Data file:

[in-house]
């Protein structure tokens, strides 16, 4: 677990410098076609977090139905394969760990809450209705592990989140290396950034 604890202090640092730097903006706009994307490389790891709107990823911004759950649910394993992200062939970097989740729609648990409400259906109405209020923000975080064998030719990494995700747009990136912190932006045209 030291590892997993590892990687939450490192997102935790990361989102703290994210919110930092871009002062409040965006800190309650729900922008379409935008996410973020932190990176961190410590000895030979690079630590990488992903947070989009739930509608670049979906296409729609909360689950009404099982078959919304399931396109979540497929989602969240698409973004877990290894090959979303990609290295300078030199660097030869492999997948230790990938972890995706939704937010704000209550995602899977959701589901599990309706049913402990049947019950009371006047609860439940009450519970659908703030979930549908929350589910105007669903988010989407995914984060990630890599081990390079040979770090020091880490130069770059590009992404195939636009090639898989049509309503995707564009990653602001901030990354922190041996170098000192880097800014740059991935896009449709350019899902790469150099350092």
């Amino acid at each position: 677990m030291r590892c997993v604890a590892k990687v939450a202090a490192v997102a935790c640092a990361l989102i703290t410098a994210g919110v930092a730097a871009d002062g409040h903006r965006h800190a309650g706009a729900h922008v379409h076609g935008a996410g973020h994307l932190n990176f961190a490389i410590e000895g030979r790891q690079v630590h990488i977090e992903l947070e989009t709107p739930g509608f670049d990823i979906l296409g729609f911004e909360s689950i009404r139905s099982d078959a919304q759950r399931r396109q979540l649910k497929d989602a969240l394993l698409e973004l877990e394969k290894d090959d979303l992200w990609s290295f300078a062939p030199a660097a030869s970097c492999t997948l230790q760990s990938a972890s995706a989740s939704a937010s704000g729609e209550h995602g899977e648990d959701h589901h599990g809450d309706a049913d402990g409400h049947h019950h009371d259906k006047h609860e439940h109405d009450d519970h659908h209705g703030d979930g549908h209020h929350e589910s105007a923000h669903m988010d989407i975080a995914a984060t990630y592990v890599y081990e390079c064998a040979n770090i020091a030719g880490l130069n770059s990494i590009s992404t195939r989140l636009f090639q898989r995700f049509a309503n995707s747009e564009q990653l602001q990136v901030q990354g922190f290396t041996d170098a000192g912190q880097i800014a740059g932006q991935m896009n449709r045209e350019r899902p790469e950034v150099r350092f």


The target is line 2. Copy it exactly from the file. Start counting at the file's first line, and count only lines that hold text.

């Protein structure tokens, strides 16, 4: 677990410098076609977090139905394969760990809450209705592990989140290396950034 604890202090640092730097903006706009994307490389790891709107990823911004759950649910394993992200062939970097989740729609648990409400259906109405209020923000975080064998030719990494995700747009990136912190932006045209 030291590892997993590892990687939450490192997102935790990361989102703290994210919110930092871009002062409040965006800190309650729900922008379409935008996410973020932190990176961190410590000895030979690079630590990488992903947070989009739930509608670049979906296409729609909360689950009404099982078959919304399931396109979540497929989602969240698409973004877990290894090959979303990609290295300078030199660097030869492999997948230790990938972890995706939704937010704000209550995602899977959701589901599990309706049913402990049947019950009371006047609860439940009450519970659908703030979930549908929350589910105007669903988010989407995914984060990630890599081990390079040979770090020091880490130069770059590009992404195939636009090639898989049509309503995707564009990653602001901030990354922190041996170098000192880097800014740059991935896009449709350019899902790469150099350092």